Perception vs Reality: Making Sense of 2016’s Polarized Canadian Commercial Real Estate Market

Toronto – February 23, 2016 The commercial real estate (‘CRE’) market in Canada today is one of stark contradictions, heavy polarization and is extremely difficult to neatly categorize. In addition, Paul Morassutti​, Executive Managing Director of CBRE Ltd, speaking today at CBRE’s Market Outlook Breakfast, told attendees that the market is arguably experiencing the widest ever disparity in the performance of assets based on geography and asset class.

“If you were an investment broker in Vancouver, you were popping champagne bottles at the end of last year.  An office Leasing agent in Calgary? Not so much. There was record pricing for some assets and, for others, limited liquidity,” commented Morassutti adding that a lack of uniformity has made it a curious time for the Canadian CRE market.  Furthermore, Morassutti cautioned attendees to “be careful of averages” and that in such a disparate market, average industry key performance indicators such as national or even regional vacancy rates reveal very little.  Consequently, Morassutti reasoned that there were several common perceptions about the CRE market in Canada that do not accurately reflect the reality of its underlying fundamentals in 2016.

Perception: Canadian REITS are in Trouble – A declining buying force over the last three years constrained by a high cost of capital, the S&P/TSX Capped REIT index closed 5% down in 2015.  However, Morassutti reminded attendees that the REIT index outperformed the wider TSX index and, being mindful of averages, that 33 out of 54 Canadian REITS posted positive returns in 2015 with relatively few overall having substantial exposure to the Albertan office market.

“REITS are definitely operating in a challenging environment but reasons for the sector to go even lower are becoming harder to find. The sector yields 6%, spreads over 10 year GoC Bonds are attractive and energy vulnerability appears to have been fully priced in. Many REITS have clearly been oversold,” he added.

Perception: The Office Market is Oversupplied – Against a backdrop of 16.7 million Square Feet of new office buildings under construction, the national vacancy rate is the highest in a decade and has increased in virtually every major market over the year.  Of this new construction, over 60% is to be delivered in Toronto and Calgary collectively.  However, drilling down beyond the national vacancy rate again reveals great disparities.

Morassutti remarked that suburban office vacancies were drastically higher than downtown vacancies which have skewed the national average. Focusing on the markets with the most additional supply, he added, “At 18.2%, Calgary vacancy rate is still rising but Toronto’s overall level of vacancy is quite stable at 9.6%.  However, the vacancy rate in Downtown Toronto’s greater core is 3.3% and the vacancy rate in the South Core is only 2.0%. Vacancies in most non-Alberta markets are manageable.” 

Perception: Alberta is a Distressed Market – Prolonged low oil prices and nearly 20,000 job losses in the Province in 2015 have caused significant pain within Alberta’s office market.  However, there is yet to be any distressed selling in Alberta, and Morassutti added that over half of Calgary’s office properties are “owned by long term, institutional owners who have the scale to weather a few years of pain in a small portion of their overall portfolio, especially when they are booking gains in other parts of the country.”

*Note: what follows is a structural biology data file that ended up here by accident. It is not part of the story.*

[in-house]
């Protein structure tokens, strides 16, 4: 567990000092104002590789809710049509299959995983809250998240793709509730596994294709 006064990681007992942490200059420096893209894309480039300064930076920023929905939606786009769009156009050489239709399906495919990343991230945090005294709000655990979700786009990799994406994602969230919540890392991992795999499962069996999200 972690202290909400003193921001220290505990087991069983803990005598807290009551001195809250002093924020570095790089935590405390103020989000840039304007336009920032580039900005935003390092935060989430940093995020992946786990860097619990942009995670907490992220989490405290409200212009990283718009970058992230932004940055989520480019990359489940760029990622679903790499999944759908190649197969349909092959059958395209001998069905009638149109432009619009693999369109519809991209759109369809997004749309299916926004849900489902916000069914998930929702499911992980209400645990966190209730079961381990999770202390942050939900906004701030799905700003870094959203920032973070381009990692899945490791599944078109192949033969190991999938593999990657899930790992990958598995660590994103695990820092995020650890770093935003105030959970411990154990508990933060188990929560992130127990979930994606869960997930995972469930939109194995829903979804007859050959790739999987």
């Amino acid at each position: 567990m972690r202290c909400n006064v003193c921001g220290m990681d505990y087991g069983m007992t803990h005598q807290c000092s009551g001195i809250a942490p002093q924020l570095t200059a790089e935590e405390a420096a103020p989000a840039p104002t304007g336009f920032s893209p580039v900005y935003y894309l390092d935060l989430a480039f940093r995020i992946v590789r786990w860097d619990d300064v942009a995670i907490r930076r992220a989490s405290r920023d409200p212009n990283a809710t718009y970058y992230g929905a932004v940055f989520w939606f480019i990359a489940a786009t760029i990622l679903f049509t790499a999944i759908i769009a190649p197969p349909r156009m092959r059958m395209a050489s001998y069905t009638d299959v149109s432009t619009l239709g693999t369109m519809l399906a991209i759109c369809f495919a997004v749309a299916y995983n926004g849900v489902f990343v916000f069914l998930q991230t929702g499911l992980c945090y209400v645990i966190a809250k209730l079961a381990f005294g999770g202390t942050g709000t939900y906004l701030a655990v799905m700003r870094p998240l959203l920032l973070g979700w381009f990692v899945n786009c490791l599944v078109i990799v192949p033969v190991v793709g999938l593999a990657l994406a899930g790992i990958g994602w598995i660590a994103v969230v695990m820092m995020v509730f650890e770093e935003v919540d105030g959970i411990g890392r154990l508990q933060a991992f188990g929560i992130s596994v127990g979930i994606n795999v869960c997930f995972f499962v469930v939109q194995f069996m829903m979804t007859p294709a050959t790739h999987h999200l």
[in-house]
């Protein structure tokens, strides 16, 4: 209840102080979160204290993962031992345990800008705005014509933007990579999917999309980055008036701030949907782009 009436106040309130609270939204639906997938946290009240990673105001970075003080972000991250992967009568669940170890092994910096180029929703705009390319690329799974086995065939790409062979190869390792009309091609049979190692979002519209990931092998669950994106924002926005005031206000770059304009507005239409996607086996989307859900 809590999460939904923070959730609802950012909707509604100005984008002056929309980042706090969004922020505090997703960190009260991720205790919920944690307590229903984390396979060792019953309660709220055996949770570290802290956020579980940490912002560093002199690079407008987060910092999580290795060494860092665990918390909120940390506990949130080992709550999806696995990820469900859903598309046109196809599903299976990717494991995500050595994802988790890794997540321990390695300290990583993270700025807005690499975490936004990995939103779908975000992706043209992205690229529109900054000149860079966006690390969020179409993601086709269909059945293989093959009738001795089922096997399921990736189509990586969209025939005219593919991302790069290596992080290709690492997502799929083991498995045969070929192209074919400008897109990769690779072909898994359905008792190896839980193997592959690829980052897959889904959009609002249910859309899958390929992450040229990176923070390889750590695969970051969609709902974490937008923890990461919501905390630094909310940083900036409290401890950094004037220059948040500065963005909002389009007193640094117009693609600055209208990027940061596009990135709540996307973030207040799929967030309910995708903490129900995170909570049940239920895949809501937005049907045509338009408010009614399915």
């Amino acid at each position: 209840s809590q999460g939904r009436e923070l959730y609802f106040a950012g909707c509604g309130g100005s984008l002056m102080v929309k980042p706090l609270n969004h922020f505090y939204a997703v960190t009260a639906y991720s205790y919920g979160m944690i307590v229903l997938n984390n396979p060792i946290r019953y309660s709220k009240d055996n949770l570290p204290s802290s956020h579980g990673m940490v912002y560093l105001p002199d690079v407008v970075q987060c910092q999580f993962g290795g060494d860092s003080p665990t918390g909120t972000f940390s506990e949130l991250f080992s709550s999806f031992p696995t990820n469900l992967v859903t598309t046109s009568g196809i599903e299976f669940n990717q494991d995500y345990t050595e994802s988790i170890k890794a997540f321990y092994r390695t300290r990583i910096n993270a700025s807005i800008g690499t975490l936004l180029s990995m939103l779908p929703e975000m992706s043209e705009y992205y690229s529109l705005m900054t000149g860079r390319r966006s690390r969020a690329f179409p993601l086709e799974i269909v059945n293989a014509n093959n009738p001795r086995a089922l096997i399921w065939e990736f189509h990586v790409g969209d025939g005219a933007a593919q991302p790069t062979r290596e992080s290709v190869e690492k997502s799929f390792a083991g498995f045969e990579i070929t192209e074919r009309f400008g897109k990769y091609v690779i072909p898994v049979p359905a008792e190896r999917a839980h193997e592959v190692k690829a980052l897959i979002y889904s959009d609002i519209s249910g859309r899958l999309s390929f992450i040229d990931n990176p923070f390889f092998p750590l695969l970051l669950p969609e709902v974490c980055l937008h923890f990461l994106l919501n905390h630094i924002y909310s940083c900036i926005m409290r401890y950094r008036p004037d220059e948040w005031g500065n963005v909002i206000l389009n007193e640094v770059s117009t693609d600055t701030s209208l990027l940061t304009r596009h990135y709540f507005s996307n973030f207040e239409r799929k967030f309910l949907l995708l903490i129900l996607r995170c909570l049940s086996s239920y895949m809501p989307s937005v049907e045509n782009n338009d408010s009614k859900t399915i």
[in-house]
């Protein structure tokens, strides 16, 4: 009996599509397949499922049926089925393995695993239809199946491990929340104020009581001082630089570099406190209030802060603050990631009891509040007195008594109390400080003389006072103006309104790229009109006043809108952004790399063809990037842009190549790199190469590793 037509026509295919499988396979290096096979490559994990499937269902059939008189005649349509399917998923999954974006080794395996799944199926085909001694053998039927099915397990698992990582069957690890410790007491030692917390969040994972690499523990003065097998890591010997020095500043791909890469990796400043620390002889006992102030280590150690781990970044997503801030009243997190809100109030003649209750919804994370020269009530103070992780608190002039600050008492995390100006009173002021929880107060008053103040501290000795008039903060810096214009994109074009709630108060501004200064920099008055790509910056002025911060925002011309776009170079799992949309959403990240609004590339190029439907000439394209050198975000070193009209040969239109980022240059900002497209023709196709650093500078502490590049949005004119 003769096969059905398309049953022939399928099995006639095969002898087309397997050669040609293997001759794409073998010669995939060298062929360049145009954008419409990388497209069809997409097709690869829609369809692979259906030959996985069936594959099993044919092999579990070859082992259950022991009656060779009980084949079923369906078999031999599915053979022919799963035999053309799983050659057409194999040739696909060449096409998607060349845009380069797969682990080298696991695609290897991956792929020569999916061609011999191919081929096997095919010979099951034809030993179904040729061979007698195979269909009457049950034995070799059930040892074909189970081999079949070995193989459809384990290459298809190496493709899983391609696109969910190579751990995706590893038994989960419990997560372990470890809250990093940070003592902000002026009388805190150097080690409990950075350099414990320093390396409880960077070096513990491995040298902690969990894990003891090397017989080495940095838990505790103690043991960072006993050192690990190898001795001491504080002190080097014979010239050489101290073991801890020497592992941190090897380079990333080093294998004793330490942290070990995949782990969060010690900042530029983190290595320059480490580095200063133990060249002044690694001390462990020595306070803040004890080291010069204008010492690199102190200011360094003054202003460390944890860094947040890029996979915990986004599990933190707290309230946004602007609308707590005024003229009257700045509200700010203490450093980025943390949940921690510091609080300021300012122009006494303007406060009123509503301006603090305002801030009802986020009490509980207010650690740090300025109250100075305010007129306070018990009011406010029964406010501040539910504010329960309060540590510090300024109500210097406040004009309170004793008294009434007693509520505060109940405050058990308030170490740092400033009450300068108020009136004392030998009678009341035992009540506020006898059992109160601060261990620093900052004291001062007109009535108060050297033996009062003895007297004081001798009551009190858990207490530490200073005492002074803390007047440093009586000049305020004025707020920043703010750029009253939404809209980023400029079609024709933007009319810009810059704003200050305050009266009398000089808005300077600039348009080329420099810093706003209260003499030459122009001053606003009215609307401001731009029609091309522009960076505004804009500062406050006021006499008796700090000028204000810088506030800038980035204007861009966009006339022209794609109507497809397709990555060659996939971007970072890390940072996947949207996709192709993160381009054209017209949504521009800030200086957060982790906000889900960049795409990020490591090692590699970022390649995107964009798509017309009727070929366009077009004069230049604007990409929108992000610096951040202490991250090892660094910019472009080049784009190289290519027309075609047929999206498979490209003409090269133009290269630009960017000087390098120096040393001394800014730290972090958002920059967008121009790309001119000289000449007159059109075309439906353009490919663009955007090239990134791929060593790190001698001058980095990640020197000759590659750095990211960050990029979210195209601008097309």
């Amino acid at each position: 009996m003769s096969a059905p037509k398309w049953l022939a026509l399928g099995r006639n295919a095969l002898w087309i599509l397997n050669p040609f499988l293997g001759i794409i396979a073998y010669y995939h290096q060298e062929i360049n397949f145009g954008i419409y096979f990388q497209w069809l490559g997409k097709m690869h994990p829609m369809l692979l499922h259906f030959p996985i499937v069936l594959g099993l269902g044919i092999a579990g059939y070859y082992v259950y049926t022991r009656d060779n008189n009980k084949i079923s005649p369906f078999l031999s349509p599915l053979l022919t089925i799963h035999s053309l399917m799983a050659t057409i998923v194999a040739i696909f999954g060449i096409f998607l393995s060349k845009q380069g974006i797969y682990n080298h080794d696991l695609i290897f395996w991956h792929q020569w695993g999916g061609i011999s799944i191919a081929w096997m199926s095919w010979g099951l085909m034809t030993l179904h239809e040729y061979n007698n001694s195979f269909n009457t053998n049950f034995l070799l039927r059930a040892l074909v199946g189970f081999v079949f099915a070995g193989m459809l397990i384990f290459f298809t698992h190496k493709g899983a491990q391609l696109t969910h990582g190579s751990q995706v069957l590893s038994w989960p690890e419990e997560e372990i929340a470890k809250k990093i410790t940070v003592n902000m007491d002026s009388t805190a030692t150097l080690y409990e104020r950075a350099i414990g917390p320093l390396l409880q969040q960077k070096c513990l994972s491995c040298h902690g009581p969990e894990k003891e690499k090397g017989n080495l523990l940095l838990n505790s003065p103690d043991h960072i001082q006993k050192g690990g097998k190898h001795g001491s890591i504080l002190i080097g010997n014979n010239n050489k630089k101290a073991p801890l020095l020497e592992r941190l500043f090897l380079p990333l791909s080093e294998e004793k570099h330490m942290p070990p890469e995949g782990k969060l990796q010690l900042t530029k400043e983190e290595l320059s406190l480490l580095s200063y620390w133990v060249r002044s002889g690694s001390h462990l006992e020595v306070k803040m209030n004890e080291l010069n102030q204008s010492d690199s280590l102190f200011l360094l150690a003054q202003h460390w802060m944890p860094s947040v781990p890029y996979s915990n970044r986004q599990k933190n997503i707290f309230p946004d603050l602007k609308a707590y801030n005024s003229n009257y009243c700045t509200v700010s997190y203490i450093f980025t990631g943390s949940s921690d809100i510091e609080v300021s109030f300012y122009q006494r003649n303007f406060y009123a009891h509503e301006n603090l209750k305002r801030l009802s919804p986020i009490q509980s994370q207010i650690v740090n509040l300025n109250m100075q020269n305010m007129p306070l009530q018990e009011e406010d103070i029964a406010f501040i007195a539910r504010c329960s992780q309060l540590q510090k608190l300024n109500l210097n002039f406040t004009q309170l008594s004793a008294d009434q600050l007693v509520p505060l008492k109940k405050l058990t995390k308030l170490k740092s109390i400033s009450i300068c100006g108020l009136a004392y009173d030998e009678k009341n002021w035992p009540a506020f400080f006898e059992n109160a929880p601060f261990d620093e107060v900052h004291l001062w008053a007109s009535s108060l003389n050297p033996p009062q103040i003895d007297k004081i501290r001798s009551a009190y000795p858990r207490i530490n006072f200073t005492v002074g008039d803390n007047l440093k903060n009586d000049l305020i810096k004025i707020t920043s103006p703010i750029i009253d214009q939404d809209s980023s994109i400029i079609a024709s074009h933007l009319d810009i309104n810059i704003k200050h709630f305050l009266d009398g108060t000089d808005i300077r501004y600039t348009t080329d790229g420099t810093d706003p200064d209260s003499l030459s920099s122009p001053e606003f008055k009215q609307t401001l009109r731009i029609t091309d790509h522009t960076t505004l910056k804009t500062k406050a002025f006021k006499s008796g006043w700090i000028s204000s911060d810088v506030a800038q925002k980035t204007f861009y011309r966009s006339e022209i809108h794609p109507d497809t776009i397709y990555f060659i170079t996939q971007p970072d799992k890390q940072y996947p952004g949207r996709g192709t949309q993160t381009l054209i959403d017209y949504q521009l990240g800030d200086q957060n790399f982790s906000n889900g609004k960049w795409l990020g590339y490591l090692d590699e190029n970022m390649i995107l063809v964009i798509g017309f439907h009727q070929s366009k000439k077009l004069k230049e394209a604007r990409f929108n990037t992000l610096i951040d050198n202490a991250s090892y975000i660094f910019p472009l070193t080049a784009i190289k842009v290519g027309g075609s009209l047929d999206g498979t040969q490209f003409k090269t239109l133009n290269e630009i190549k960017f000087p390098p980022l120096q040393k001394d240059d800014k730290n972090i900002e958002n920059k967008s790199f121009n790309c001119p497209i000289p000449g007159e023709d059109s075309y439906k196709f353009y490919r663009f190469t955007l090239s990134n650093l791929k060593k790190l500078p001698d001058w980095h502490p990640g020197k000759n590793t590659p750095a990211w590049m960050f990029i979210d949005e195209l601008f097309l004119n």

Perception: Foreign Investors See Canada as a ‘One Trick Pony’ – A large withdrawal of foreign capital from Canadian equity markets seems to affirm the perception that, as a result of prolonged low commodity prices, international investors are negative on the country’s future economic outlook.  However, “the reality is four out of the last five major Downtown office sales in Canada have been to foreign buyers and there is more to come, primarily in Vancouver and Toronto which have emerged as true global markets,” noted Morassutti.

He added that any short-term economic uncertainty has not dissuaded offshore buyers who tend to have long term investment horizons and seek to buy prime assets in core locations.  “While the low Loonie sweetens the deal, few are buying on the basis of a currency play alone. This capital could easily go to any market in the world.  The reason so much of it is looking to be placed in Canada speaks to the global trend to de-risk and to seek security and safety.”

Download a copy of Paul Morassutti’s speech and accompanying slides from CBRE’s Market Outlook Breakfast on our website: www.cbre.ca/marketoutloo​kbreakfast

​​​​​​​​​​​​​​​​​​​​​​​​​​​​​​​​​​

About CBRE

CBRE Group, Inc. (NYSE:CBG), a Fortune 500 and S&P 500 company headquartered in Los Angeles, is the world’s largest commercial real estate services and investment firm (in terms of 2015 revenue). The Company has more than 70,000 employees (excluding affiliates), and serves real estate owners, investors and​ occupiers through more than 400 offices (excluding affiliates) worldwide. CBRE offers strategic advice and execution for property sales and leasing; corporate services; property, facilities and project management; mortgage banking; appraisal and valuation; development services; investment management; and research and consulting. Please visit our website at www.cbre.com.

In Canada, CBRE Limited employs approximately 1,890 people in 20 locations from coast to coast. Please visit our website at www.cbre.ca​.​

​​​​​​​​​​​​​​​